Gichuki Kimani, PHARM D


Brought to you by: REVUE PHARMACY

Croup is a common infection in young children. Croup is almost always caused by a virus. This means, antibiotics don’t help. The virus makes it hard for children to breathe because of swelling in the throat and windpipes.

How do I know if my child

has croup?

If your child sounds like a seal when they cough or makes a high-pitched whistling sound when they breathe…they probably have croup. You are much more likely to notice these sounds during the night. Your child may also have cold- or flu-like symptoms with croup, such as:

• Fever (e.g., rectal temperature above 100.4°F [38°C]; oral temperature above 99.5°F [37.5°C])

• Hoarseness (when talking or crying)

• Sore throat (throat pain can make

children not want to eat or drink)

What can I do to help my child breathe more easily?

Avoid giving your child cough syrup. Cough syrups don’t help a croup cough. But breathing in moist or cold air might help your child breathe a little easier. Try moist air first.

• Close the bathroom door and run very hot water in the shower. Sit in the steamy bathroom with your child for 15 to 20 minutes.

• Keep a cool-mist humidifier or vaporizer running in your child’s room, especially at night.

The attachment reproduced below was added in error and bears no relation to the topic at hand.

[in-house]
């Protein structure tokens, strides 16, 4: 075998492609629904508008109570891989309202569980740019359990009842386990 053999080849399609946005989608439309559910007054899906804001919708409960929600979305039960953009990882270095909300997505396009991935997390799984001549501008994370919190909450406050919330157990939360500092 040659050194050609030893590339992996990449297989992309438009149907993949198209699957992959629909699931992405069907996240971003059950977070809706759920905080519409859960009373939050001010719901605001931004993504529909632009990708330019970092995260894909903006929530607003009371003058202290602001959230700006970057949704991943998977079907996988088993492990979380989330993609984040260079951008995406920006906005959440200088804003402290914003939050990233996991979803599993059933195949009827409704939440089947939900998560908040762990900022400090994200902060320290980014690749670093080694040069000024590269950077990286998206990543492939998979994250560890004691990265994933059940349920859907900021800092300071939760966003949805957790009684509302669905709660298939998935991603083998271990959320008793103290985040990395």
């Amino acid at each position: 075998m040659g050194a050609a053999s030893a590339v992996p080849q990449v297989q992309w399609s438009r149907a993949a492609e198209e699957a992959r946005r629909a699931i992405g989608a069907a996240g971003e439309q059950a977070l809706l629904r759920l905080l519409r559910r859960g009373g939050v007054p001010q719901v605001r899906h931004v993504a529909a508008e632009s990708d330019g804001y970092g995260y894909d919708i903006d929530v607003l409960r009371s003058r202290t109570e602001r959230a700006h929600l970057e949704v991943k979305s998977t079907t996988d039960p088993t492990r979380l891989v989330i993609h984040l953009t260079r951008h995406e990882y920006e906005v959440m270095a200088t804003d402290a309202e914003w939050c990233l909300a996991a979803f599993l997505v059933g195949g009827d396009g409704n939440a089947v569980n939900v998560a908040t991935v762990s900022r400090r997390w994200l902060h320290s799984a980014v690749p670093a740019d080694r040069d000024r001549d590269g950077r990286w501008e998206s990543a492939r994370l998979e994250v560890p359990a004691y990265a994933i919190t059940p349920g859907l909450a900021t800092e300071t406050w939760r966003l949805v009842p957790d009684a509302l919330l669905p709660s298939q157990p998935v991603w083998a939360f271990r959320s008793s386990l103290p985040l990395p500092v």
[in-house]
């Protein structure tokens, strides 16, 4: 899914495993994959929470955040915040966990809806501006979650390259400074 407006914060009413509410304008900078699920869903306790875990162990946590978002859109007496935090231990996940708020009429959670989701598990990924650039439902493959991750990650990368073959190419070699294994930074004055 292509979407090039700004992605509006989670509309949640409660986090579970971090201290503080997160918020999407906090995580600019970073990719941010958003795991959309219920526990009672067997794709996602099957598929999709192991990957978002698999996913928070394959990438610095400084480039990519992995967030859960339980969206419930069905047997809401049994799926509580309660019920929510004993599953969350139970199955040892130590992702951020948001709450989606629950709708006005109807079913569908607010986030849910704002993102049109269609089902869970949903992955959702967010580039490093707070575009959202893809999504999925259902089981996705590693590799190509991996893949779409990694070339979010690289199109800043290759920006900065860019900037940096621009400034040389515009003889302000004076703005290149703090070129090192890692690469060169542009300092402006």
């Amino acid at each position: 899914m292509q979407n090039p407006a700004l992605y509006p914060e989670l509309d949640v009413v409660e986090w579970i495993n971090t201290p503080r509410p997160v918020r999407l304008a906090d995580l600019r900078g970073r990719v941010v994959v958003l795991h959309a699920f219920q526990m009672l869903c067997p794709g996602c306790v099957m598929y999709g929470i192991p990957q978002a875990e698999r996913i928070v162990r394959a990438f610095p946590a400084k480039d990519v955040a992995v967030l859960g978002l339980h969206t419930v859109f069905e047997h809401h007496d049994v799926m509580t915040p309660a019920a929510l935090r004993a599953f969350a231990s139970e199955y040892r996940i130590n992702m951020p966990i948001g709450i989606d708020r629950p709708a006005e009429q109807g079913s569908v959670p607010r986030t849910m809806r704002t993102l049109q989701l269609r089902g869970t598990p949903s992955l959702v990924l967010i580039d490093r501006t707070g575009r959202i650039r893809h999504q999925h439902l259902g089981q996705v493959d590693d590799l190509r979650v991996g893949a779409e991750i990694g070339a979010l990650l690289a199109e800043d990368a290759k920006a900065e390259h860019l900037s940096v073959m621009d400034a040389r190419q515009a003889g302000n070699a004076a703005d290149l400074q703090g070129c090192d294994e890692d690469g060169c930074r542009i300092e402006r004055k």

If moist air doesn’t help, give cold air a try:

- In cold weather, try taking your child outside for about 10 minutes. Or you can go for a short drive in the car with the windows rolled down a little bit.

- Also, try opening the freezer door and letting your child breathe in the cold air for a few minutes.

• If moist and cold air treatments aren’t helping, call your child’s healthcare provider (even in the middle of the night). They may order a medicine to help your child breathe easier. 

What are some other ways to help my child be more comfortable?

• Keep your child calm. Crying might make symptoms worse.

• Make sure your child gets plenty of rest and has enough to drink.

• Cool drinks or eating a popsicle might help if your child has a sore throat.

• Use acetaminophen (Tylenol, others) or ibuprofen (Advil, Motrin, others) to treat pain and fever.

     - Follow the directions on the label to

      be sure you give the right dose.

• Use pillows to prop your child’s head up in bed. Do not use pillows for children under one year old.

When should I seek immediate medical care?

Call 911 (or emergency medical services) right away if you notice your child has:

• Difficulty breathing or is unable to speak.

• Drooling or trouble swallowing.

• Pale skin or blue fingernails or lips.

• Whistling noise when breathing that gets louder with each breath.

Please call our Pharmacist at (470) 275 6795 for any other questions and advice.


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